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How to NOT crash your drone in 15 easy steps

01 August 2020 by Adrienn Kerekes 0 Comments

As a drone enthusiast, I've seen quite a few "drone fail" videos on YouTube, many of which ended in scary and not to mention expensive accidents. Most of these accidents could have been avoided by following a few simple safety rules. I myself have been flying drones at a professional level for some time, and I would like to share 15 simple rules that (among other things) can prevent accidents. I mostly fly the Phantom 4 (related articles: Phantom 4 VS Phantom 4 Advanced - the latest Phantom), but these tips can be applied to the Mavic Pro, Spark, or any other drone. Better to be safe than sorry! Don't try to experience these things at your own expense, as I did.

1. Before flying, practice in the DJI GO simulator ! I recommend at least two hours of practice. Get used to the controls and pay close attention to the direction your aircraft is facing. If its nose is facing you, it will move to the right when you expect it to move to the left. That is why it is recommended that the nose faces away from you during flight.

2. Read the user manual twice! I downloaded it and printed it out.

3. First, do not fly above 30-40 m and get used to the control devices. Don't mess with the camera and don't think about the pictures. As an avid photographer, it was hard for me to ignore the camera, but the most important thing in the beginning was controlling the drone.

4. Practice using the Return Home function. Re-read the section on how it works in the manual, hold down the "H" button, and learn how it works through your own experience. Note that for this function to work, you will need a GPS signal before take-off, and check the green Ht on your map.

5. Set the Return Height in DJI GO to above 100 m (I have it set to 150 m) so that your drone does not hit trees or buildings on the way home. I also recommend setting the maximum distance and height, which in both cases is smaller than the maximum allowed value. It can be tempting to push your drone to the limits of its range, but it can be an unnecessary risk. Always stay within line of sight with your drone to avoid a possible collision.

6. Be careful with power lines, cables and tree branches when flying. Obstacle avoidance sensors cannot detect thin objects, so you have to avoid them yourself. Especially during your first flights, it is recommended to have a friend with you to keep an eye on the drone while you focus on your smartphone screen. Four eyes are always better than two!

7. When taking off, use the automatic take-off function and leave the drone for approx. Float at 1m for 30 seconds. This helps the battery warm up and if there is a problem with the battery you will notice it while hovering. In addition, it is better to fall from 1 m above the ground than from 100 m.

8. In winter, when the outside temperature drops below 10°C, turn on the rotors and let the battery warm up until its temperature reaches 25°C. You can check the temperature of your battery in DJI GO.

9. Do not fly backwards, or avoid flying backwards as much as possible. As I mentioned earlier, even with the P4P's rear-facing obstacle sensors, they won't avoid obstacles like tree branches or wires.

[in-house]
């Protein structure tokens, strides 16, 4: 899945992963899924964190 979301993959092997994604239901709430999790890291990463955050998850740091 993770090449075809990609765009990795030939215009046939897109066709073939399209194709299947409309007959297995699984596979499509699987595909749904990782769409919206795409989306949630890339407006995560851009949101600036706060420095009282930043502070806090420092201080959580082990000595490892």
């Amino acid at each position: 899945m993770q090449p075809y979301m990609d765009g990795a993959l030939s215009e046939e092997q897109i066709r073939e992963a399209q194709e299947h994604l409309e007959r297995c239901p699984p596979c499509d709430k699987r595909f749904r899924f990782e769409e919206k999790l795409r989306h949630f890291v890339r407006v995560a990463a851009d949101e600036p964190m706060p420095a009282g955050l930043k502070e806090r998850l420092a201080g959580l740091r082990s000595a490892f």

10. If it was not emphasized enough until now; don't rely on obstacle sensors. Although they can save lives in some situations, they don't detect everything and don't work in low light conditions.

11. Do not fly in areas of high interference (such as near large metal objects) or take off under high voltage power lines.

12. Whatever happens, do not drag both control levers to the lower inner and outer corners. If you hold them in this position for more than a few seconds, the engines will stop in flight! This is a fail-safe feature and is only used before a fall. Known as Combination Stick Command or CSCs, this stick combination works with Phantom 3 and Phantom 4 running older firmware versions. Emergency stop commands have changed in the latest firmware versions and products. However, read the section on emergency engine shutdown in your drone's owner's manual.

13. Refrain from flying in windy weather. All small drones are unstable in wind, and DJI drones do not take wind speed into account when calculating return time. Therefore, if you are away, you may not be able to get back to the return point in time if the wind is strong. To measure the wind speed, you can buy an anemometer for HUF 4,000-6,000.

14. Certain birds are disturbed by drones. Some even try to defend their territory by attacking the drone. YouTube is full of videos of pilots encountering hostile seagulls or raptors and drones malfunctioning. Therefore, do not fly near large flocks of birds and do your best not to disturb them.

15. Just as in commercial aviation, the most risky phase of flight is take-off and landing. Especially when landing, make sure the landing site is clear of obstacles and relatively level. Note where the wind is coming from and consider that your drone may move a little in that direction. And if you think you have to land in sand or a puddle of water, don't! It is possible to hold the drone by hand, although it is a bit risky for new pilots. Watch some tutorial videos on YouTube before you try it yourself!

Well, these are the basic tips that I have experienced during my flights. This is by no means everything you need to know to become a trained drone pilot, but it's a good starting point.

If you want to know more about safe drone handling, visit the DJI Academy training !

Written by Calin Stan

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